London Palladium, West End – 16 July 2016
Strictly speaking it should have been billed as “Ramin Karimloo and Broadgrass at the London Palladium” – then we might have anticipated the support act and late arrival of the West End and Broadway star known especially for having journeyed through pretty much every principal role in The Phantom of the Opera (and, of course, its sequel Love Never Dies) and Les Miserables though not, it has to be said, at the same time (I wouldn’t put it past him). Karimloo’s spectacular success in these iconic musicals was founded on an exceptional vocal reach with ringing falsettos and ethereal head-voice more than equal to anything Andrew Lloyd Webber and Claude-Michel Schonberg could throw at him. But if you listened carefully there was always a twang to the sound and if you didn’t know of his love for Country and Bluegrass music you’d quite possibly have suspected it.
So enter Broadgrass, his band (Sergio Ortega, Alan Markley, Katie Birtill and his musical theatre compadre Hadley Fraser), and a hybrid name which might signal fusion but definitely not the intriguing and unlikely marriage of musical theatre and grass roots folksiness that was at the heart of this show. With banjo, guitars, fiddle and a cracking drummer in Birtill, Karimloo and his buddies kicked us back and forth from the country inflection of his own material to stagey show tunes reimagined. The collision of worlds was both happy and in some cases astonishingly affecting and even if the spirit of Richard Rodgers was undoubtedly rebelling against the jaunty take on “Oh, What A Beautiful Mornin’” (Rodgers HATED folk messing with the tempo and temper of his melodies) there was tangible harmony in the house.
It was a thrill to have Karimloo and Hadley Fraser’s rangey vocals so enticingly entwined (much hilarity when Fraser forgot the lyric of “Empty Chairs” from Les Mis – a role in which Karimloo had covered him) and to hear a number like “Anthem” from Chess reveal a new identity but one so clearly chiming with its lyric. “When I Hear You Sing” (the corking ballad from Love Never Dies) came early, just as it does in the show, and appealed to everyone who expected to hear it sung as well as those who welcomed a new angle on it. There was a more traditional staginess from guest Louise Dearman who looked dressed for another kind of show but sang the crap out of Scott Whittman and Marc Shaiman’s power ballad “Don’t Forget Me” from the cult TV series Smash. What a voice that is.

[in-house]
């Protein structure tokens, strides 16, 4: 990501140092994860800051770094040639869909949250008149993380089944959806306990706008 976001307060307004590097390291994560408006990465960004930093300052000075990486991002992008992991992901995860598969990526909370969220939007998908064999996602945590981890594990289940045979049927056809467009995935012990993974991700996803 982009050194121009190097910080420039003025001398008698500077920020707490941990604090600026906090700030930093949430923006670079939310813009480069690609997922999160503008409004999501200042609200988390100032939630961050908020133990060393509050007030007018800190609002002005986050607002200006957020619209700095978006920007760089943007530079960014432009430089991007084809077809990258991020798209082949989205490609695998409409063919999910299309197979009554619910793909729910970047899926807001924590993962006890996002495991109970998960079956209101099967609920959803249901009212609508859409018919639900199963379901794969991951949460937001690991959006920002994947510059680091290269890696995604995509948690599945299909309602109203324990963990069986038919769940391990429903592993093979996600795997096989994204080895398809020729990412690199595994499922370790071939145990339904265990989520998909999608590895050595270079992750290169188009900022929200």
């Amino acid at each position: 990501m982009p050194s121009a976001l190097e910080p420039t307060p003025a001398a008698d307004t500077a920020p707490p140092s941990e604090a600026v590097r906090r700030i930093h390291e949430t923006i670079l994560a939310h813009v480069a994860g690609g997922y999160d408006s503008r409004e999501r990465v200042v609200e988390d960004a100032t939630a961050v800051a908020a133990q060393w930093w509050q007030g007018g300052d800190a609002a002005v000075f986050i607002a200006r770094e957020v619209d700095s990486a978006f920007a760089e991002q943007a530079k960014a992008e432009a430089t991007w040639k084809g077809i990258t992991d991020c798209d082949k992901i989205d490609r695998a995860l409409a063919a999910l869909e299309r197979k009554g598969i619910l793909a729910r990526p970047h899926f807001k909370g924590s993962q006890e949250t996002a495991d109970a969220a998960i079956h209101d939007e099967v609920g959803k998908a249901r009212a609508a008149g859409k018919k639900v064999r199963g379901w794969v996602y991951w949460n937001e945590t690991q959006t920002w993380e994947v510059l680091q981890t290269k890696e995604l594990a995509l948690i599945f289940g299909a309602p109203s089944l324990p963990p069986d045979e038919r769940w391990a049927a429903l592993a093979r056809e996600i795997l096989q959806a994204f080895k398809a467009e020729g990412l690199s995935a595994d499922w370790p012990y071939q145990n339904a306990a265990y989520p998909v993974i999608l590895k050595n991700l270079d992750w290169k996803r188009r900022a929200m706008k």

At 70 minutes it looked like the set (and show) was over when a worryingly slow return to the stage almost back-fired as the audience delirium started to fade – but if the last section of the show was intended to represent a series of encores it amounted to some 45 minutes of them. And the best was yet to come. There was an amazing arrangement with banjo and guitar of “Bring Him Home” which might have been written for Karimloo and, better yet, armed only with his guitar he unlocked a corruscating version of “Ol’ Man River” where the intensity of the lyric laid bare his qualities as an actor. That was pretty unforgettable. As was the inevitable “Music of the Night”, again hauntingly pared down to just him and Ortega’s guitar.
The final moment of the evening chimed with references to the troubled times we are living through and saw Karimloo return to the stage alone and jacketless, picked out of the darkness by a single spotlight, to sing a capella a traditional folksong proffering a simple plea to stop the wars and the bloodshed. The message hung there waiting for an answer. And he was gone.